Friday, April 20, 2012

The Wishing Ring























Last week, as you may recall, I told you all about my novel 'Dragonfly.' Well, it is now available for purchase on the Amazon Kindle store. If you don't own a Kindle, that's all right, because the free Kindle app is available for iPad, iPod Touch, iPhone, Android, Windows Phone 7, Blackberry, PC and Mac. If you still don't have any of those...then how are you reading this blog? In any case, I hope you will buy my book and enjoy it as much as I continue to hope you enjoy my fairy tales.


This story was originally put down by Germany’s Richard Leander. I think it says a lot about the value we put in objects and how arbitrary it seems at times.


You ever know someone who couldn’t stop complaining about how rotten his life was? The kind of guy who played the martyr and thought the whole world was against him and, rather than take steps to change things, just kept feeling sorry for himself and talking the ears off anybody who would listen about what a victim he was? Well, if you happened to know a farmer calld Johan, then the answer to my questions would be yes because that was Johan to a tee. He worked all his life but never had much success and his response was simply to whine about it.

One day, a withered old crone came to Johan’s home and begged food and shelter for the night. This Johan and his wife, Hilda, were only too happy to give and the old woman slept comfortably in a warm bed with her belly full of Hilda’s fine cooking. As she prepared to depart after breakfast the following morning she said, “Because you have been so kind to me, I will repay you as best I can. If you walk due west for two days, you will come to a great, tall fir tree, taller than all the others that surround. Chop that tree down and you will have your reward.” With that, she made her way.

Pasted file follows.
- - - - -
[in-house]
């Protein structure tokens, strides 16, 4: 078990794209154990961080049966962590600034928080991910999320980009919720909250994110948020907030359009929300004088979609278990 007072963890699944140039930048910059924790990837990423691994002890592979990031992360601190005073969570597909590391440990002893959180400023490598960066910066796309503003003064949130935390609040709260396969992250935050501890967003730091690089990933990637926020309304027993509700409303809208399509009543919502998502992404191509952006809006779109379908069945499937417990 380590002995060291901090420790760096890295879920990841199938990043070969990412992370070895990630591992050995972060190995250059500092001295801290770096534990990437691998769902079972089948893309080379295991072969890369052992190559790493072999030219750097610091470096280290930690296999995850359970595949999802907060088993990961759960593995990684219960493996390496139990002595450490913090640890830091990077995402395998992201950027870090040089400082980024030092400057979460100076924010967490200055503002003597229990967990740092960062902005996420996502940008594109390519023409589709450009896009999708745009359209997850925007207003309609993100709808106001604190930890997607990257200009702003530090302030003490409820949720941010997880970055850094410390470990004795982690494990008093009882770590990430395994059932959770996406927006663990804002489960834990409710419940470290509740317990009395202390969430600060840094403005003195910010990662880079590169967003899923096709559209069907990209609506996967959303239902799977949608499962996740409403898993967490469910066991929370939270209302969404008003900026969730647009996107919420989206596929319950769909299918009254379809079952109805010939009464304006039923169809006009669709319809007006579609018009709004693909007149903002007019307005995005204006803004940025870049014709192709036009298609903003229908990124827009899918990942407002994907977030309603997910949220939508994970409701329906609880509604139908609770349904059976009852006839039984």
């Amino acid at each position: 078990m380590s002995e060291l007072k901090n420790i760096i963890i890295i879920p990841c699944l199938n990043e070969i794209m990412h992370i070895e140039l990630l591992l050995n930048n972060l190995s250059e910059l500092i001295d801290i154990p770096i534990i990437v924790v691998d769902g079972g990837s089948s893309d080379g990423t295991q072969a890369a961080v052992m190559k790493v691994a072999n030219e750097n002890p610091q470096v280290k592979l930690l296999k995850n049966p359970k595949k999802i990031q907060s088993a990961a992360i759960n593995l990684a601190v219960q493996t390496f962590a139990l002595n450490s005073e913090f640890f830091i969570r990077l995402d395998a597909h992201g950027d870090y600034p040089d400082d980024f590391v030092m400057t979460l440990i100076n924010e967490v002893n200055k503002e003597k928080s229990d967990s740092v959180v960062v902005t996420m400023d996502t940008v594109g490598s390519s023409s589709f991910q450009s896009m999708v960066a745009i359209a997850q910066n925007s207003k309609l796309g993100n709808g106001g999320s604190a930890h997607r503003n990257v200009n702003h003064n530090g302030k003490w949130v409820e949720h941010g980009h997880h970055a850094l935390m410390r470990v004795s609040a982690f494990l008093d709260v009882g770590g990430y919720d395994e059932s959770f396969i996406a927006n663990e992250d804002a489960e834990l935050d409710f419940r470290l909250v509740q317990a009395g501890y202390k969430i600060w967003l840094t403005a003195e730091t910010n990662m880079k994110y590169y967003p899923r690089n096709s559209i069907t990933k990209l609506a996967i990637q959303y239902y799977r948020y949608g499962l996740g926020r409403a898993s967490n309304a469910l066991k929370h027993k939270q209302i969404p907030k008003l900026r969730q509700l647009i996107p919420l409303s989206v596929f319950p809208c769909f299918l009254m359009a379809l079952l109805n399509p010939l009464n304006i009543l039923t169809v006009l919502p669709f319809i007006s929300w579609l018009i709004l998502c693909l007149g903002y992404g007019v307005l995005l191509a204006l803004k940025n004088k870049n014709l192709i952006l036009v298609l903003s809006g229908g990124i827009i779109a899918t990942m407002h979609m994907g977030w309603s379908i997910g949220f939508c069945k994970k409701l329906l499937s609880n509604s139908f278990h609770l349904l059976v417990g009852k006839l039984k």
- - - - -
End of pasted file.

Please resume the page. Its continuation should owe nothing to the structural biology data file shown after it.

So Johan set out on his journey, making sure to keep moving due west. For two whole days he walked until, at last, he came to the tree the old woman had mentioned. He struck it once with his axe, and the whole tree shook. Then, from the tallest branches, Johan saw two large, brightly colored eggs fall to the ground. They broke, of course, and Johan saw that one contained a small, brass ring and the other an eagle who, once free of the eggshell, grew to an enormous height.

“You have set me free!” said the eagle. “Thank you, sir. You may keep the ring that came from the other egg. It is a magic wishing ring and is sure to bring you and yours wealth and happiness. Wear it and make any wish you like and it will instantly be granted. But, be warned, it is good for one wish only.” So saying, the eagle flapped its wings and took off.

Johan took the ring and slipped it on. At last, he thought, my life of hard work will finally pay off. If I make the right wish, me and Hilda will be set for life! In very high spirits, he started on the long journey home. After nearly two days, he stopped at a tavern to rest for the night. He was the only customer, so he ate with the tavern keeper, and told him of his amazing adventure. He even showed him the magic ring and explained how it would grant any wish. Envious, the tavern keeper resolved to steal the ring for himself.